With the passing of the millennium, we have quickly moved from the humanism of imperfection to that of the pursuit of happiness and success. “Away with the vanquished and the unhappy!” has become our new motto. We gradually and quickly forgot the ancient craft of living and the fatigue of democracy; instead, we fell in love with easy meritocracy, easy because it is imaginary. The end of the great ideologies and (in the West) the weakening of religion has brought about great anthropological changes. The moral world has ended and its vacancy has not yet been filled by anything new or equally robust.
Moreover, when true reality, even today, continues to make us face limits, lack of success and failure, which in fact have not disappeared merely because we have decided not to see them anymore, young people and now adults as well, find themselves deprived of the ancient virtues. Ancient virtues by now placed among the odds and ends of the company and then moved to the dusty old wardrobe, together with granddad's old hat and the coffee bean grinder.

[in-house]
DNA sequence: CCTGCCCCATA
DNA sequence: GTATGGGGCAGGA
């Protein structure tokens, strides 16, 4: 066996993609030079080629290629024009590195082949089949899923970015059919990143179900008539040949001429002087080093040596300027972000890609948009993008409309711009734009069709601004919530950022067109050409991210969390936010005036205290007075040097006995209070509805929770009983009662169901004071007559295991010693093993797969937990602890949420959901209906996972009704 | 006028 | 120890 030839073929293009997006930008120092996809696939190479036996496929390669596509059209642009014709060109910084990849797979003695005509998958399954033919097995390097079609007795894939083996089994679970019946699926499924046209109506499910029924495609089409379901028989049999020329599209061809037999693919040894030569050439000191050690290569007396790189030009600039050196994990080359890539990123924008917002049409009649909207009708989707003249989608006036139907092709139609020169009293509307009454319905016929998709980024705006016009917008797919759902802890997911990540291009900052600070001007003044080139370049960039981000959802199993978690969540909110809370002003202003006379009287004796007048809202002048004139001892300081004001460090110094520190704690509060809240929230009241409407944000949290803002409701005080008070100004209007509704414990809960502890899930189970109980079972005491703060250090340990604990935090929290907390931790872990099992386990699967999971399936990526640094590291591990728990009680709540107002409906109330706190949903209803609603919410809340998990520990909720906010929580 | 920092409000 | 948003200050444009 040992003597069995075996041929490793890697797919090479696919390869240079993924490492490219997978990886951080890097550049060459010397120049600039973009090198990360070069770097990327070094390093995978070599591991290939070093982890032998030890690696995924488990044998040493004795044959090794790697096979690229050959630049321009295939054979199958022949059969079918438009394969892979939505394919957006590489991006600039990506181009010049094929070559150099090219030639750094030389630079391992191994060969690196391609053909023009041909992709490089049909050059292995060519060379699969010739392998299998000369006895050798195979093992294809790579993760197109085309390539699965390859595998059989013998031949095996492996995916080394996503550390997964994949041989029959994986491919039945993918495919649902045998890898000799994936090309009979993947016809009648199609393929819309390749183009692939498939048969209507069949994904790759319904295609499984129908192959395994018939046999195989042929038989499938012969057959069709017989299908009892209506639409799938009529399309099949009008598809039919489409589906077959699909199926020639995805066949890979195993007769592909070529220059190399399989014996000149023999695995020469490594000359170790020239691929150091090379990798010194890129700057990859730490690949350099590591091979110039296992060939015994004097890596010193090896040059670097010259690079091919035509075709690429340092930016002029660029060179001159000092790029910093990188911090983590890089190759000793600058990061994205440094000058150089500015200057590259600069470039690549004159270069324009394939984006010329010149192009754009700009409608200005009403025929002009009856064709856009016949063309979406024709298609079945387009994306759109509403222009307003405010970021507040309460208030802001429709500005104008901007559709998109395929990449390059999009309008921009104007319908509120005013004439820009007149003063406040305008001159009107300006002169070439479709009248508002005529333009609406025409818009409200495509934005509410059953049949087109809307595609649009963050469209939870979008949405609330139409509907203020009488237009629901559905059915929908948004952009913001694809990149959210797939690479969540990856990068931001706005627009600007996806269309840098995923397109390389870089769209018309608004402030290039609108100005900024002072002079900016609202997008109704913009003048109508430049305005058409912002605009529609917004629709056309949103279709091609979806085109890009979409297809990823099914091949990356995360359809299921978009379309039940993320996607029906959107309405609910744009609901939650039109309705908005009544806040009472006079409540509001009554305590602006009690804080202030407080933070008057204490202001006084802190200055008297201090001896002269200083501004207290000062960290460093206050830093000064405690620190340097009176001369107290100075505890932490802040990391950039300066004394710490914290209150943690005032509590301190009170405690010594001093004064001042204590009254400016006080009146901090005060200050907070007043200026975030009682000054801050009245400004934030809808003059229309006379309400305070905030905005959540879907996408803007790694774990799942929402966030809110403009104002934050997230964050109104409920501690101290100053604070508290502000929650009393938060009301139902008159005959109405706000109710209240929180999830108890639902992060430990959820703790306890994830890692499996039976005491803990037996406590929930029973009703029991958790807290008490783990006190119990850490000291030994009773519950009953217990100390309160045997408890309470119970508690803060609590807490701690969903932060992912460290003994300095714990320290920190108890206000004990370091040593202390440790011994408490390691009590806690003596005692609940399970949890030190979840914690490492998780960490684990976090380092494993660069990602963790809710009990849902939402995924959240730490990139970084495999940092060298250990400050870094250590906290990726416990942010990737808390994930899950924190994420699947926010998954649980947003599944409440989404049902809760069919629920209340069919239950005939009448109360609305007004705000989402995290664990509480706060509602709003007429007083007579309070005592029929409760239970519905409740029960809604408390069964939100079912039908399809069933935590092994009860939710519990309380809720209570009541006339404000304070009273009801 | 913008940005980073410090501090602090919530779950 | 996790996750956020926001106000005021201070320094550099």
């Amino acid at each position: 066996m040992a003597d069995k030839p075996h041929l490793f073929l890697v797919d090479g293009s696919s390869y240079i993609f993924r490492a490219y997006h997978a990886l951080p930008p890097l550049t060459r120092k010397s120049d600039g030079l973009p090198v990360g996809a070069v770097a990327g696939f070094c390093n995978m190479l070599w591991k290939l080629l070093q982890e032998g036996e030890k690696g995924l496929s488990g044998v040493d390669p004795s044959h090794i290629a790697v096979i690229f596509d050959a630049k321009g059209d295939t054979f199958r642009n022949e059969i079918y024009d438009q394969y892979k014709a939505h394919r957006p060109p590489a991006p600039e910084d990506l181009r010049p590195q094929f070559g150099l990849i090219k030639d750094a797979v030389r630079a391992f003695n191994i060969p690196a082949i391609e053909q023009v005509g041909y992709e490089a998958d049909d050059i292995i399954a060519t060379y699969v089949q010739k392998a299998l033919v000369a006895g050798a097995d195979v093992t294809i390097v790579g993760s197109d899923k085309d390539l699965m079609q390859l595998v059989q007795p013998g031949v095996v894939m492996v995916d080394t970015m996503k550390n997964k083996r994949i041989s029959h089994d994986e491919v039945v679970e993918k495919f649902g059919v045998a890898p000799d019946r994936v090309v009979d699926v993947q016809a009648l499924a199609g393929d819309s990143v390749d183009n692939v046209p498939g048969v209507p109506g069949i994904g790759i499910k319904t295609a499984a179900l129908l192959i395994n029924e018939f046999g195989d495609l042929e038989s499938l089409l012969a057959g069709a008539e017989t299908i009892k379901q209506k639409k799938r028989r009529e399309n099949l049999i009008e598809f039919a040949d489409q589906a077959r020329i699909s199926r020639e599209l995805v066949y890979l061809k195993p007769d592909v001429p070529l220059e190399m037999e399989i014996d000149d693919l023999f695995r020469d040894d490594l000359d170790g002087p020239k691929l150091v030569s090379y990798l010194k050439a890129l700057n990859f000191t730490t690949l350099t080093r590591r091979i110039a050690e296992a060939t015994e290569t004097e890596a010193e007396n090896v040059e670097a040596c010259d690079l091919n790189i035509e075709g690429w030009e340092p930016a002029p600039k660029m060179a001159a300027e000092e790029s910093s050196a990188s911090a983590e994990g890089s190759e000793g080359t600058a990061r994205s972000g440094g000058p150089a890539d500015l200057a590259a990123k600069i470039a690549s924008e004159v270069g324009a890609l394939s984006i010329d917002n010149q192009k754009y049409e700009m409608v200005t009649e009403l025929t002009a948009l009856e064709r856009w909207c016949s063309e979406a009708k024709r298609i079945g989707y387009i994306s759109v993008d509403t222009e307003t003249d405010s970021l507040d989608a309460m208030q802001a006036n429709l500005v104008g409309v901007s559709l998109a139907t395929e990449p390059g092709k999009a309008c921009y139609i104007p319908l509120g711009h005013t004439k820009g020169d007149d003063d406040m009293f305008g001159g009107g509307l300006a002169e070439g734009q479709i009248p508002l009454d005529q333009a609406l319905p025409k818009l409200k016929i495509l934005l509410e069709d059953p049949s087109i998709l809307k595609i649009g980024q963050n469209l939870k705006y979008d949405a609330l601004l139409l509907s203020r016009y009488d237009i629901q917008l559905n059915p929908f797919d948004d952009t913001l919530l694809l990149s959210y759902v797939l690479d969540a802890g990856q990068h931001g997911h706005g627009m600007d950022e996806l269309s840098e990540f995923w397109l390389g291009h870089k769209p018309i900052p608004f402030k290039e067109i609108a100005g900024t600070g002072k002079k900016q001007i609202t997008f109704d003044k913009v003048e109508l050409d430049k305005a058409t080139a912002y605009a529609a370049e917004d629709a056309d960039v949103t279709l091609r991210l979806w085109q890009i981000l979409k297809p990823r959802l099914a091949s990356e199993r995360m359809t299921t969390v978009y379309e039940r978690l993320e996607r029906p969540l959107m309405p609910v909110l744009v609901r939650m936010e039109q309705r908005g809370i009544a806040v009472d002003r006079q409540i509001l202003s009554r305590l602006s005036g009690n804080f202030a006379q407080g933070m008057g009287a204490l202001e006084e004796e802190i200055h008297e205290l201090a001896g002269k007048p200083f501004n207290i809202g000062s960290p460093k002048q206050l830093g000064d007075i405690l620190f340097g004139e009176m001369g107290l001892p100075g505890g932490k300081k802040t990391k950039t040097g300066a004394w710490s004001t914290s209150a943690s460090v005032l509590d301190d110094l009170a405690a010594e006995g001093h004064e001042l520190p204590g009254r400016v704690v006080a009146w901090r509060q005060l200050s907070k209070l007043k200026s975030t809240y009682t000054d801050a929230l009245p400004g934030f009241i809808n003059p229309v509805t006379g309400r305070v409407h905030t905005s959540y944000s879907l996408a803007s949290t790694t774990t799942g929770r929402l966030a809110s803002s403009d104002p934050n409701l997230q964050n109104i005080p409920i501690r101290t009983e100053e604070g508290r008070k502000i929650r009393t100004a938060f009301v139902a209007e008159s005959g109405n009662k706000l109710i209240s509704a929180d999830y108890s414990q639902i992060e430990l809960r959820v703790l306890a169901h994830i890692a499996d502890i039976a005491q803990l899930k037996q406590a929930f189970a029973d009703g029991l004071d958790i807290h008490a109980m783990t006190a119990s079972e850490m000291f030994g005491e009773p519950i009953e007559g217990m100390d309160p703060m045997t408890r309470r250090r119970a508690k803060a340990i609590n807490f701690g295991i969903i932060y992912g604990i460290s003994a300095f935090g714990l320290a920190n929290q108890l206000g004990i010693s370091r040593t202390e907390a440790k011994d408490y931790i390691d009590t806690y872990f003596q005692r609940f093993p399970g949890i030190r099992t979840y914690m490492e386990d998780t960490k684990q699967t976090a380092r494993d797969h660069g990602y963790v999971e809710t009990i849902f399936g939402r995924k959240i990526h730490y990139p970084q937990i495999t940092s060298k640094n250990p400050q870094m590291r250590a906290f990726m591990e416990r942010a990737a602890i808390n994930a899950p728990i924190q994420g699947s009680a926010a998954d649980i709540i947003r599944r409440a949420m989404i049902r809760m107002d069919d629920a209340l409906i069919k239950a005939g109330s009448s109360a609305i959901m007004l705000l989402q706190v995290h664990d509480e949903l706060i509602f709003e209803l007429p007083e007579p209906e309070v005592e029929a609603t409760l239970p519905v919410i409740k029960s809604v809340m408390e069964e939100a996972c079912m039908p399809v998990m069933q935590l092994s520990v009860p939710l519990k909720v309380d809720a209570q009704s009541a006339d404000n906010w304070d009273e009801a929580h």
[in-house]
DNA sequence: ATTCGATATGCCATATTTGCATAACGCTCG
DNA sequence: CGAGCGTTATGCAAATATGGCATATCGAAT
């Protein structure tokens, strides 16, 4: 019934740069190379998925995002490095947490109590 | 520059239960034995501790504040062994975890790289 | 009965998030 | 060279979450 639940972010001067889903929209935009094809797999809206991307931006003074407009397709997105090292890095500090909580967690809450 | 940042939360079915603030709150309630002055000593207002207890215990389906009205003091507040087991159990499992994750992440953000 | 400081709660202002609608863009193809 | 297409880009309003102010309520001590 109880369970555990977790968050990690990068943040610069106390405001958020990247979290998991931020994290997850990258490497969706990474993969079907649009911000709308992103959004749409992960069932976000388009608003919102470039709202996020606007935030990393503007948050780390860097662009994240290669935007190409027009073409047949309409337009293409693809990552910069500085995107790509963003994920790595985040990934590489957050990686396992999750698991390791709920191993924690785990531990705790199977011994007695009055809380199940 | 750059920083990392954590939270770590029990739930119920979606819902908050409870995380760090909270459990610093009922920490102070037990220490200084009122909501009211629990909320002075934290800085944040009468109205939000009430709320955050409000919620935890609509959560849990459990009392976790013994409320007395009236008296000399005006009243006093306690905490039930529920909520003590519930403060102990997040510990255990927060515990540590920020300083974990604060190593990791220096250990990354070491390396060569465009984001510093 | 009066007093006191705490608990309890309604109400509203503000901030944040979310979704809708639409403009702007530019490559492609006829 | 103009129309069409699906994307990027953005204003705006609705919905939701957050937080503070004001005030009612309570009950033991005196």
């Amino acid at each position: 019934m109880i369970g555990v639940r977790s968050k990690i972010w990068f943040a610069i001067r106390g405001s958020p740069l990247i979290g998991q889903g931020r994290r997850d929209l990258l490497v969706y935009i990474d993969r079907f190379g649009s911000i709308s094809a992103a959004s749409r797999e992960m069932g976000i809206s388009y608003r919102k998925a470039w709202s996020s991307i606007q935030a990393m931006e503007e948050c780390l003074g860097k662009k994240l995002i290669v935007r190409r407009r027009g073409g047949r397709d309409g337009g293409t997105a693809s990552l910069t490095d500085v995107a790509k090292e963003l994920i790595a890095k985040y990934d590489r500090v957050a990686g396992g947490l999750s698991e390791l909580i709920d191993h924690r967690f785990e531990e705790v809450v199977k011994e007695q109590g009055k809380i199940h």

This lack of ethical equipment manifests itself in every sphere of social life - family, politics, school - but it is not yet perceived in all its gravity. It will be, soon, when this relational and emotional unsustainability will become evident. However, when this frailty arrived in the sphere of big business, reaching and exceeding a critical threshold, something new started. Because in our liquid world a company is still something solid that lives thanks to collective action. It therefore needs employees capable of cooperative virtues that allow them to carry out complex operations that take place in the midst of conflicts, difficulties, frustrations and failures, where all emotions come into play and require specific education and maintenance to make a good life together possible and sustainable. For decades, for centuries, companies had never concerned themselves with the formation of the workers' character or their cooperative virtues; instead, they limited themselves to their professional and technical training. People entered the factory gates already equipped with a relational capital, which allowed them to cooperate with others, an art they had learned and re-learned day in and day out in their family, in their village, in the harvests, in the grape harvest, in slaughtering the pig, in processions, in funerals, in weddings and patronal feasts.